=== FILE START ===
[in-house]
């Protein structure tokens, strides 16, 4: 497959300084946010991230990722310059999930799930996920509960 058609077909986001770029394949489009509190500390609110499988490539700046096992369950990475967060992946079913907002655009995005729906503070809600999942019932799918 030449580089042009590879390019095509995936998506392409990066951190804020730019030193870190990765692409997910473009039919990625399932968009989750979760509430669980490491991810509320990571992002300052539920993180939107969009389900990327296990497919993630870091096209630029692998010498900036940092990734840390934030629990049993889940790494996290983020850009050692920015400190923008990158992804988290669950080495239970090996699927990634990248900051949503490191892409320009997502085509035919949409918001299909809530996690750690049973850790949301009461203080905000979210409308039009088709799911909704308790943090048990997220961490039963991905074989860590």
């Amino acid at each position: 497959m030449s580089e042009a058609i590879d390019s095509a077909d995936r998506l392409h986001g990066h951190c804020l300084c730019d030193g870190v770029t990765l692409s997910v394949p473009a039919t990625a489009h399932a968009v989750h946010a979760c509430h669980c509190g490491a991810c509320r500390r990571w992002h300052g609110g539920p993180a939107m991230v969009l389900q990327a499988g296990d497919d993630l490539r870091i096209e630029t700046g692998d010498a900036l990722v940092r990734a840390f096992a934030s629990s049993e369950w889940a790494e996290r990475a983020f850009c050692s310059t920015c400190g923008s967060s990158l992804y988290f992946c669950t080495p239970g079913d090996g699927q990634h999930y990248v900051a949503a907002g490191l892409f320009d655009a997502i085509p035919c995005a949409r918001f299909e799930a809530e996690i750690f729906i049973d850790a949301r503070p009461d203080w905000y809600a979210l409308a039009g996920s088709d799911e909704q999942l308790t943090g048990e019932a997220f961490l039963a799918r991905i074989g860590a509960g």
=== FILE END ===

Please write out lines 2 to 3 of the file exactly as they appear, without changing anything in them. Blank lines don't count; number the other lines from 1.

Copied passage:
């Protein structure tokens, strides 16, 4: 497959300084946010991230990722310059999930799930996920509960 058609077909986001770029394949489009509190500390609110499988490539700046096992369950990475967060992946079913907002655009995005729906503070809600999942019932799918 030449580089042009590879390019095509995936998506392409990066951190804020730019030193870190990765692409997910473009039919990625399932968009989750979760509430669980490491991810509320990571992002300052539920993180939107969009389900990327296990497919993630870091096209630029692998010498900036940092990734840390934030629990049993889940790494996290983020850009050692920015400190923008990158992804988290669950080495239970090996699927990634990248900051949503490191892409320009997502085509035919949409918001299909809530996690750690049973850790949301009461203080905000979210409308039009088709799911909704308790943090048990997220961490039963991905074989860590």
């Amino acid at each position: 497959m030449s580089e042009a058609i590879d390019s095509a077909d995936r998506l392409h986001g990066h951190c804020l300084c730019d030193g870190v770029t990765l692409s997910v394949p473009a039919t990625a489009h399932a968009v989750h946010a979760c509430h669980c509190g490491a991810c509320r500390r990571w992002h300052g609110g539920p993180a939107m991230v969009l389900q990327a499988g296990d497919d993630l490539r870091i096209e630029t700046g692998d010498a900036l990722v940092r990734a840390f096992a934030s629990s049993e369950w889940a790494e996290r990475a983020f850009c050692s310059t920015c400190g923008s967060s990158l992804y988290f992946c669950t080495p239970g079913d090996g699927q990634h999930y990248v900051a949503a907002g490191l892409f320009d655009a997502i085509p035919c995005a949409r918001f299909e799930a809530e996690i750690f729906i049973d850790a949301r503070p009461d203080w905000y809600a979210l409308a039009g996920s088709d799911e909704q999942l308790t943090g048990e019932a997220f961490l039963a799918r991905i074989g860590a509960g």